Self-Publishing: Black Mark or Gold Star?

Hello, LDSPublisher!

Hope your holiday was great! [It was, thank you.] I have another question for you.

I’ve heard conflicting opinions of self-publishing. When I first began seriously considering publishing a novel, I was advised that self publishing was tatamount to professional suicide. And yet, I’ve also heard of several authors who have made a real go of the do-it-yourself route.

What do you think? As a publisher, is a self-published work on a resume a black mark? Or a gold star? Or something in between? Would you be more apt to publish someone who had a self published book, supposing it sold moderately well, or would you be more inclined to avoid them? What about publishers outside the LDS market – is there a difference of opinion there?

I guess the real gist of the question is: Is this a road that I might look into, or would I be better off staying on the main publishing highway, so to speak?


Here’s the thing with self-publishing. If you know what you’re doing, or you have good advisors, you can be successful at it. If not, it can be a financial disaster. The majority of self-publishers fall into the disaster category. That is why self-publishing has such a bad reputation.

There is also the bias that if it was any good, a “real” publisher would have picked it up. That’s not necessarily the case, but people still believe it.

Self-publishing does not have to be professional suicide or a black mark on your career, but it’s not an automatic gold star either. It depends on the quality of the finished product, how many and how fast you sold them, and the method you used to sell them (ex: bookstores, personal appearances, online marketing, etc.).

For self-publishing to count with me, it would need to be professionally created so that I could not tell by looking that it was s.p. — and I am picky. I’d expect to be able to find something about the book by googling the title. I would need verified sales of over 2,000 in the first year. Outside the LDS market, sales would need to be higher.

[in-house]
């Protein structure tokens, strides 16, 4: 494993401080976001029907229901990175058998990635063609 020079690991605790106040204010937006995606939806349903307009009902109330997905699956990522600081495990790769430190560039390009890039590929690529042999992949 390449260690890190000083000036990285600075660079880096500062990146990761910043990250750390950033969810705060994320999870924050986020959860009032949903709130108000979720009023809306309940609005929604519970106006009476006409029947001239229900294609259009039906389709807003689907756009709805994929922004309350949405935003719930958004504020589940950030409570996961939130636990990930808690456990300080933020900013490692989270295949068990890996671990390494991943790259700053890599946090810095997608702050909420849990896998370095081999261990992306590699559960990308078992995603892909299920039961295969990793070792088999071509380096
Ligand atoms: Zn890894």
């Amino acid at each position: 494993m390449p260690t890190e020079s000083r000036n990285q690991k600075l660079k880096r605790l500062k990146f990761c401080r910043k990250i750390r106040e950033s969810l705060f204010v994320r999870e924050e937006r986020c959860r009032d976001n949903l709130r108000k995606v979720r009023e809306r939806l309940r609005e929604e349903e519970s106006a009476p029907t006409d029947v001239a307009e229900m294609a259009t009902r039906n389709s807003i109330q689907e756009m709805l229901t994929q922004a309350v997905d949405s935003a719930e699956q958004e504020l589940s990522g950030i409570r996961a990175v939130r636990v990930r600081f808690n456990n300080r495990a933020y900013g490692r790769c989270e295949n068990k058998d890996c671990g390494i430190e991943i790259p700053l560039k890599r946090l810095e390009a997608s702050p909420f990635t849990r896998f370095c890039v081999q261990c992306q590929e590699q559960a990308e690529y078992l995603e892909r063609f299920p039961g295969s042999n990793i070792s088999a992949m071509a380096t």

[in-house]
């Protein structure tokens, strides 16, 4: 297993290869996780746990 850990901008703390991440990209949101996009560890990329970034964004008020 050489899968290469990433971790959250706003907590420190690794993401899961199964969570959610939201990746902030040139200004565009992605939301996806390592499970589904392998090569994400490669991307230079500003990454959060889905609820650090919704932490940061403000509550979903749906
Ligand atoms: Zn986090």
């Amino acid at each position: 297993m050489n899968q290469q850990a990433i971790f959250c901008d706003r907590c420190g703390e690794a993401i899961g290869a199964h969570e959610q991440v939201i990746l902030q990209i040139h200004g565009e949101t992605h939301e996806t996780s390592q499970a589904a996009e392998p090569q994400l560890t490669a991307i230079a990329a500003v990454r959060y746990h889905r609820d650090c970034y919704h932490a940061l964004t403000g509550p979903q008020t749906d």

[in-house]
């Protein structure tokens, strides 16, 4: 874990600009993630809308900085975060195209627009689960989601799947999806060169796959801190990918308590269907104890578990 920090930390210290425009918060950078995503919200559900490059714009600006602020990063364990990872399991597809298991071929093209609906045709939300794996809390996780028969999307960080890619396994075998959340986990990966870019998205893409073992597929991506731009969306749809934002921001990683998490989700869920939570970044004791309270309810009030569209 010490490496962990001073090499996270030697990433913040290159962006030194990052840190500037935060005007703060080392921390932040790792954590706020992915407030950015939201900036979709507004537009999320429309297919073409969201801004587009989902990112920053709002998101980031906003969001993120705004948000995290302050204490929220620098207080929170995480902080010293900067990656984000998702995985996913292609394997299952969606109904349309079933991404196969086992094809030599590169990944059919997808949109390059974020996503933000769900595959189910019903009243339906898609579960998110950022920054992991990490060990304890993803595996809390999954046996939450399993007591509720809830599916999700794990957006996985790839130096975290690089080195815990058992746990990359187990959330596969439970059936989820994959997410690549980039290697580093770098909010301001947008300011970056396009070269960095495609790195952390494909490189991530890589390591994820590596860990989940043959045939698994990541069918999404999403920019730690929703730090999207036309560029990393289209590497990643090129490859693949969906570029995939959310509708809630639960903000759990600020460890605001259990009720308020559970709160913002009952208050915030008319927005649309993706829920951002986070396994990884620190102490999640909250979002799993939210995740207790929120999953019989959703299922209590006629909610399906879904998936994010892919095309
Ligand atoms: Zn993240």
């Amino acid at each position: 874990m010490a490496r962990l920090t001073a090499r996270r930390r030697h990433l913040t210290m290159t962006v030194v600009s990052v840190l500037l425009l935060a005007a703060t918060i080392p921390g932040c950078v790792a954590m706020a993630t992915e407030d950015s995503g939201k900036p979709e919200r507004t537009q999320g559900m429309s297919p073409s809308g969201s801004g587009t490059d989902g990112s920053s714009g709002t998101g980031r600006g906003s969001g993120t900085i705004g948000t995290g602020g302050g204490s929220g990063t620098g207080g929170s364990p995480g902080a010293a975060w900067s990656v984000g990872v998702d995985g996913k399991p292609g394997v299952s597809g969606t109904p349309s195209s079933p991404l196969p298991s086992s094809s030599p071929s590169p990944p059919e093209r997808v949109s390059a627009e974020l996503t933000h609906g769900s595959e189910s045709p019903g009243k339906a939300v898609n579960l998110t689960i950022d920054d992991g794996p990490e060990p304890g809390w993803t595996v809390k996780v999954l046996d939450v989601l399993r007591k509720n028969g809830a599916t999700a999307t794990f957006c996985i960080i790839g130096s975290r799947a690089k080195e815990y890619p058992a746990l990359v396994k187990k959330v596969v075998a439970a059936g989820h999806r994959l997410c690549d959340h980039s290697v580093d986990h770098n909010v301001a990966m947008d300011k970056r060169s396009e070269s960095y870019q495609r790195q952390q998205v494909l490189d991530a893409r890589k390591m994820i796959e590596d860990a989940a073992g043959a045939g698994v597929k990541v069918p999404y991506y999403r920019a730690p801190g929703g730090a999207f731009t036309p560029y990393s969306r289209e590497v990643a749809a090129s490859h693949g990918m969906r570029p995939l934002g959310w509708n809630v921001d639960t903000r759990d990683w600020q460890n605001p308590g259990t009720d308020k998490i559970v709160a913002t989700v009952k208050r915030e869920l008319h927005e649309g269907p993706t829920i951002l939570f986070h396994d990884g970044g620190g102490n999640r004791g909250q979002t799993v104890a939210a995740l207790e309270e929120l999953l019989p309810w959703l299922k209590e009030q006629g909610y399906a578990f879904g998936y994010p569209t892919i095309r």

This is definitely a road you might want to look into, but you need to be very, very careful. The first step is to find a distributor. Do this before you print anything. If they like your manuscript/idea, they should be willing to help you find professional editors, typesetters, printers, etc. Not all distributors will help you like this, but many of the smaller ones will.

I also recommend a couple of books by Tom and Marilyn Ross, The Complete Guide to Self-Publishing and Jump Start Your Book Sales. Those two are my favorites. Dan Poynter also has some books on self-publishing, but he’s sometimes a little unrealistic about how easy it is to do it yourself and how much money you can make from it.

If you’re writing for the masses, avoid POD because that usually prices you out of the market. If you have highly specialized info, you can sometimes get away with the PODs. Also, be prepared to do a LOT of marketing. Another book I like is Guerilla Marketing for Writers by Levinson, Larsen and Frishman. They have some good ideas and they try to keep it within a budget.

I know that these are superficial answers. This is a huge subject that can be debated from lots of different angles. There are pros and cons to both traditional and self-publishing. It all depends on what you goals are and the size of financial risk you’re able to take. If you have more specific questions, I’m happy to answer them.

Author: LDS Publisher

I am an anonymous blogger who works in the LDS publishing industry. I blog about topics that help authors seeking publication and about published fiction by LDS authors.

2 thoughts on “Self-Publishing: Black Mark or Gold Star?”

  1. Just be careful you actually SELF-publish, not use a subsidy (or vanity) publisher (they sometimes call themselves self-publishing companies). Being associated with a subsidy publisher is a black mark in most peple’s books, especially bookstores.

    POD printing can be okay for some books, such as family histories or poetry books, where the author plans to give/sell them to a limited audience like family and friends. If the audience is bigger than that, using POD can still be done successfully but the self-publisher has to be aware of all the other costs and what the correct price-point is for their book. As they say in the industry, “run the numbers” and educate yourself before you spend your money.

  2. I don’t think Subsidy is any worse than self-publishing, but Marny’s right–paying for any part of your book’s publication works against you in the minds of many people. I recently talked to an independant bookstore–usually the best option for self-published works–that said they are slowly pulling back on self-published titles because they could use the same space for books that are getting promoted, advertised and have a publisher behind them.

    ALso, I loved Guerilla Marketing and Jump Start Your Book Sales–whether you self-publish or not, these are excellent resources. Great blog, LDSpublisher. Keep it up!

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